Moreover, if you do not start the process of setting aside the judgement or order before filing your application to set aside the bankruptcy notice, the Federal Circuit Court will not have the capacity to lengthen the timeframe for compliance under sections 41( 6A) and 41( 6C) of the Act. As a result, you will have committed an act of bankruptcy.

What is a Defective Bankruptcy Notice?

A defect in the form or content of the bankruptcy notice arises when the creditor has failed to obey the requirements of the Act, in which case you might have grounds to make an application for the bankruptcy notice to be set aside. Some defects are more severe than others, and not all defects will make a bankruptcy notice void as these defects can be addressed at the discretion of the court under s 306( 1) of the Act.

Normally, the defect must be significant or induce confusion over the actions you must take to adhere to the bankruptcy notice for you to have the opportunity to set aside the bankruptcy notice.

There are some critical requirements of a bankruptcy notice and if these requirements aren’t met, the bankruptcy notice will subsequently be invalid. The following provides some examples where these vital requirements have not been met:

  • The creditor’s address on the bankruptcy notice needs to make it reasonably practicable for the debtor to make payment (e.g. PO Boxes may not be suitable);.
  • The creditor’s and debtor’s name on the bankruptcy notice must match the creditor’s and debtor’s name in the order or judgement;.
  • Attached to the bankruptcy notice must be a copy of the judgement or order;.
  • It is a requirement that there is a timeframe for compliance included in the bankruptcy notice;.
  • If the creditor is claiming interest on the debt owed to them, the calculations must be detailed in a separate document attached to the notice; and.
  • If any part-payments made by the debtor, or any other allowed reductions, the total amount of these deductions must be stipulated in an independent document attached to the notice.

The following lists some situations where bankruptcy notice defects have not been substantial enough to make them invalid:

  • Failure to include the ACN of the company who is the creditor; and.
  • The creditor’s address is listed as the address of their solicitors (assuming payment can be reasonably made to this address).

There are several other legal requirements that should be noted. These include:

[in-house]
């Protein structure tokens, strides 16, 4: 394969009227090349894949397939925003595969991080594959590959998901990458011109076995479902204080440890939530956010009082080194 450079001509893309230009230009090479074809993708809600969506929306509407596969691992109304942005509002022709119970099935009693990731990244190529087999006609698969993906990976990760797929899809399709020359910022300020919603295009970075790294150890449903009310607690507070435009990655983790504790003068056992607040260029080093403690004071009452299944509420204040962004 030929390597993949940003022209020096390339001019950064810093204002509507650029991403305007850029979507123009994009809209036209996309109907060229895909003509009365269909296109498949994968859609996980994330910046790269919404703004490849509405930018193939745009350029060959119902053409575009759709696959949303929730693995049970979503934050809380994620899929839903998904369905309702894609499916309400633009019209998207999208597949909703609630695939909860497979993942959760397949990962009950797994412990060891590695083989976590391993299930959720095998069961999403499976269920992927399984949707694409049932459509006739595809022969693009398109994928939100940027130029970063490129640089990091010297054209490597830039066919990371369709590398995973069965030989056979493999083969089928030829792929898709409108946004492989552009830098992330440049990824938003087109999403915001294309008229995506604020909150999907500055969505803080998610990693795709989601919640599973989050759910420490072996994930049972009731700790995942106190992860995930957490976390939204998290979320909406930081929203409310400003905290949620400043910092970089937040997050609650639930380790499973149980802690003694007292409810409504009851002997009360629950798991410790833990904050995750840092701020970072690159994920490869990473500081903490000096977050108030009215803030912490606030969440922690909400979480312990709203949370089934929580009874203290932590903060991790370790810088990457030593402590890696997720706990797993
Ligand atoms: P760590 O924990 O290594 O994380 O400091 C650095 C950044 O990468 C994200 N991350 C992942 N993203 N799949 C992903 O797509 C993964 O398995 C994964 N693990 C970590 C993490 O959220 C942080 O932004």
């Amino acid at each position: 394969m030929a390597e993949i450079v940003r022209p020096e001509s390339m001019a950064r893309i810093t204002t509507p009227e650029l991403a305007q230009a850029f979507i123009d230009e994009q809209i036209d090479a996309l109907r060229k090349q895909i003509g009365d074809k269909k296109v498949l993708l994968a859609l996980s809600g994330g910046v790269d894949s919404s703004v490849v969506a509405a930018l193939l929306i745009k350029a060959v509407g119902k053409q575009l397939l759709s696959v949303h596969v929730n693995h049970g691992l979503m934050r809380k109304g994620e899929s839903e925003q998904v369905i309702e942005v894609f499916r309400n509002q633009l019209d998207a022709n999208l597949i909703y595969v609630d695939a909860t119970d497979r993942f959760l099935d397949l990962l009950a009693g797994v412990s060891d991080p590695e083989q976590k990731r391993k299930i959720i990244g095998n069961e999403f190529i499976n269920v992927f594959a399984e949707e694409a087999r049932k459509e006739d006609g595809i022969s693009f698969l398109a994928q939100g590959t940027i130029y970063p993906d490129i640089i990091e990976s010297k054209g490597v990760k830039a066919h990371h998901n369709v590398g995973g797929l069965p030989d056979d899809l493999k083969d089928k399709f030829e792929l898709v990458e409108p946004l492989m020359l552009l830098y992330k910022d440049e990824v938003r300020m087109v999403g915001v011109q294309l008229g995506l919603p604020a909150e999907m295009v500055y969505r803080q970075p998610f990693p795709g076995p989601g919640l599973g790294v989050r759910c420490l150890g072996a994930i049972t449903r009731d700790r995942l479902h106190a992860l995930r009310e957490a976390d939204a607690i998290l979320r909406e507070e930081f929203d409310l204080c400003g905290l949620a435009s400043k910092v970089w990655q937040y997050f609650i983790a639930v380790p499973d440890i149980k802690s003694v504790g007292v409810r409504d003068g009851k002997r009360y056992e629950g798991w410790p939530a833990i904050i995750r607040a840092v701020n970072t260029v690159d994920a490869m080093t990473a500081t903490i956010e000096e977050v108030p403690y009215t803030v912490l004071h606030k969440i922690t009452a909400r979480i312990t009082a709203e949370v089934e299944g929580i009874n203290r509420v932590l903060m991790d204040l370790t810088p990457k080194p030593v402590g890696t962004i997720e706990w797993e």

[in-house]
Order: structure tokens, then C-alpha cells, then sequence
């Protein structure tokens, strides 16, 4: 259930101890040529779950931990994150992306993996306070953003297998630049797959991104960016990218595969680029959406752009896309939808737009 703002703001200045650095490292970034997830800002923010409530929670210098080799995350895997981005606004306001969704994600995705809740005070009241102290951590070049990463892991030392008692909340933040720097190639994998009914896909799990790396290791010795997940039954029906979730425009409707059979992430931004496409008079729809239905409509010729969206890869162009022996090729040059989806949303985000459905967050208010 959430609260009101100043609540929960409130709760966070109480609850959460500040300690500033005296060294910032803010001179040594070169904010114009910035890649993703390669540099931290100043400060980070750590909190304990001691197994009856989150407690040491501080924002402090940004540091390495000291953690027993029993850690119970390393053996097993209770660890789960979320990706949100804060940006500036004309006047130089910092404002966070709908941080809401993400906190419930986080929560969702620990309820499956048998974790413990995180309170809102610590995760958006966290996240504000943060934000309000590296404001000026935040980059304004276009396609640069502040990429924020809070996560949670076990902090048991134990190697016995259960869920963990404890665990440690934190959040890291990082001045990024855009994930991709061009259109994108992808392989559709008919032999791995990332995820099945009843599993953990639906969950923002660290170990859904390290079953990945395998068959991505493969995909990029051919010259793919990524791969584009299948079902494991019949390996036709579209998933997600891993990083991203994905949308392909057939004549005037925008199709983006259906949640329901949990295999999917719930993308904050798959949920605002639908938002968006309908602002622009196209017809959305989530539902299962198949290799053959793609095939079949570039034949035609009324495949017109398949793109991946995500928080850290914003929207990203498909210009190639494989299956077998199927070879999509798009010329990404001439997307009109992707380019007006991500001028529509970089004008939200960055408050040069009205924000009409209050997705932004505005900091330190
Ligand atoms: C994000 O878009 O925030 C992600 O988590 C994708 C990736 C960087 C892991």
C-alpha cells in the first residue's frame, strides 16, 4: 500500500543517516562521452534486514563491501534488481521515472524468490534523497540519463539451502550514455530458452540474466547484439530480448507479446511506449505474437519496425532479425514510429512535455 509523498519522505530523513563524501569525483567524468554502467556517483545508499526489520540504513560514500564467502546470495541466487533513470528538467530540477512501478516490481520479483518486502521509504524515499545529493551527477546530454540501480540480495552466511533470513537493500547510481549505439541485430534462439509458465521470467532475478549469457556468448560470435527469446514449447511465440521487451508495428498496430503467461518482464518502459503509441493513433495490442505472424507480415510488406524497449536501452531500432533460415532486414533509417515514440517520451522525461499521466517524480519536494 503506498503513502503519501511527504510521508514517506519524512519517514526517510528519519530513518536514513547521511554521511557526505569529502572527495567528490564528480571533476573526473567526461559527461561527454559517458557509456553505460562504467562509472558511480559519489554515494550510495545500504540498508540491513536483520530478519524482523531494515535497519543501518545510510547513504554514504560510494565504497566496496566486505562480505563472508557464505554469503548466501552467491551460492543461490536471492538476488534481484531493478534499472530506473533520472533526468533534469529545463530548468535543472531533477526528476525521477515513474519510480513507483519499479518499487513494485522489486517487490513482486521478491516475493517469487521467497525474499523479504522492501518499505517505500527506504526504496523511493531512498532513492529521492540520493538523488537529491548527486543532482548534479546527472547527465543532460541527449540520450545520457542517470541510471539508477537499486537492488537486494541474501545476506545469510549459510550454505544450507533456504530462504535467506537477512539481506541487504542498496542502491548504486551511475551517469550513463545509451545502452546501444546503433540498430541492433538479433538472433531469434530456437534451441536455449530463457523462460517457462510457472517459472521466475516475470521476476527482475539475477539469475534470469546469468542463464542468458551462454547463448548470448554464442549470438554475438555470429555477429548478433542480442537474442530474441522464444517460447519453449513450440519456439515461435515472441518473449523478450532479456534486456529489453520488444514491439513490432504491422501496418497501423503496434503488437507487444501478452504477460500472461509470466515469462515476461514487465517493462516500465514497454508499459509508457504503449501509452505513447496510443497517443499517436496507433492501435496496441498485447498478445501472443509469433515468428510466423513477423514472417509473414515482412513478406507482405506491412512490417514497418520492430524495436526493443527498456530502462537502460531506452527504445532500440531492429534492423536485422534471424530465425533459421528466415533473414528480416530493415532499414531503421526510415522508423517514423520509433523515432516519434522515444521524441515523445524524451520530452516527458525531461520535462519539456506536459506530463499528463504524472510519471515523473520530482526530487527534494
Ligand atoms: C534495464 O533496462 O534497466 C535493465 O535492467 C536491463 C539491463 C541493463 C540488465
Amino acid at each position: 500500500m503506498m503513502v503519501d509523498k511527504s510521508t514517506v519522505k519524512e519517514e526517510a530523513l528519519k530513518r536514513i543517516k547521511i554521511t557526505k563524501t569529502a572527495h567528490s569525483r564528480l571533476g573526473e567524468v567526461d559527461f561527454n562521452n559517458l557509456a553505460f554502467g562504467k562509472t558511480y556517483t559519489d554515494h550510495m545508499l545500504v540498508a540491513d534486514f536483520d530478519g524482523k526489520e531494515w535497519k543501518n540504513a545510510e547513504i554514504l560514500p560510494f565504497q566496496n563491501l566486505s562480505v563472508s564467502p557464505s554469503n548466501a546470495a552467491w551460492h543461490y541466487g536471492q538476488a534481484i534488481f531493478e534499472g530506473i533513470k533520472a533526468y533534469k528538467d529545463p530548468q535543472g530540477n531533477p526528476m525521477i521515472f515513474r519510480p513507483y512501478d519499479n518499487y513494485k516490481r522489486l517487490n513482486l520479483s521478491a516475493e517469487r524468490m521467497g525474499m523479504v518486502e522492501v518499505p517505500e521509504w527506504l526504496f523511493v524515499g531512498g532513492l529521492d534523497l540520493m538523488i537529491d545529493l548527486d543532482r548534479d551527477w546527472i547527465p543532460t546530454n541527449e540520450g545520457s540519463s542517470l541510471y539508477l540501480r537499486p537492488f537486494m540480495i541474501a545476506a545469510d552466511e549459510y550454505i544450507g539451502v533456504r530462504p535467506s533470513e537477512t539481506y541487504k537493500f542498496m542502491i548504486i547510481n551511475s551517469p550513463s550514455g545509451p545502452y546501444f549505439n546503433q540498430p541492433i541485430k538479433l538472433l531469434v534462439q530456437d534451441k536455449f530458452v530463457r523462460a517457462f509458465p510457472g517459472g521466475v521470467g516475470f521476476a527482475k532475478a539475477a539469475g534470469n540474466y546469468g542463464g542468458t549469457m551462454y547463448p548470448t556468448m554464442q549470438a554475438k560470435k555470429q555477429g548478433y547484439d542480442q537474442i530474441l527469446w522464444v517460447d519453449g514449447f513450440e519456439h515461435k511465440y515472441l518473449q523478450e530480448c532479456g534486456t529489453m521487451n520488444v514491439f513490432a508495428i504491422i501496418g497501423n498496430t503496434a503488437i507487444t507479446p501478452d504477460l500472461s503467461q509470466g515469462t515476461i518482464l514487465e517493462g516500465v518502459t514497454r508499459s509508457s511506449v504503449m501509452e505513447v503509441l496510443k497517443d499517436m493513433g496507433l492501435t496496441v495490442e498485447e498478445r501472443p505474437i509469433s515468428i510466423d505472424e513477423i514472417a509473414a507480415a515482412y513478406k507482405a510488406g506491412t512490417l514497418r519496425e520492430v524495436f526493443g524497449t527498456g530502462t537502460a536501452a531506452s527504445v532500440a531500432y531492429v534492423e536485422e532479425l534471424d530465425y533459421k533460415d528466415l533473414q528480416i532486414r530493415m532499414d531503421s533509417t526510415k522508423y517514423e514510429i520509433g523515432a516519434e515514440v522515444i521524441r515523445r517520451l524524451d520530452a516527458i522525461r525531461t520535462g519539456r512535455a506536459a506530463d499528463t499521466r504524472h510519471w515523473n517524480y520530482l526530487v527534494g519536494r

• The order or judgement must be at least $5,000, not including any post judgement interest being claimed by the creditor;
  • A bankruptcy notice can still be issued if the total amount is less than $5,000, provided that the total amount was more than $5,000 when the order or judgements were pronounced;
  • A bankruptcy notice must be based on a final judgement or order that is presently owing to a creditor under s 40( 3) of the Act. A final judgement is defined as a judgement which finally disposes of the rights of the parties involved;
  • A bankruptcy notice must be served with six months of its issue. The only exemption is if the Official Receiver (reg 4.02 A) has lengthened this timeframe;
  • The final order or judgement must not be stayed both at the time of issue of the notice and the time of its service. If a stay of execution is granted after service, it has no bearing on the bankruptcy notice;
  • An overstatement of the amount claimed to be owed to a creditor does not undermine a bankruptcy notice, except if the debtor disputes the legitimacy of the notice in less than the timeframe for compliance (s 41( 5)); and.
  • The order or judgment on which the bankruptcy notice is based can not be more than six years old (s 41( 3)( c)).

Under what grounds could I counter-claim, set-off or cross demand?

To be successful using the grounds of counter-claim, set-off or cross demand, you will have to successfully demonstrate to the court the following two items:

  1. The counter-claim, set-off or cross demand is equal to or greater than the total amount claimed by the creditor in the bankruptcy notice. You must also satisfy the court that these claims are authenticated and have a reasonable chance of succeeding; and.
  2. The counter-claim, set-off or cross demand was not set up in the proceeding where the creditor acquired the judgement on which the bankruptcy notice is based on. Failure to capitalise on the opportunity to counter-claim, including any adversarial personal circumstances (including lack of evidence or legal advice), will not suffice.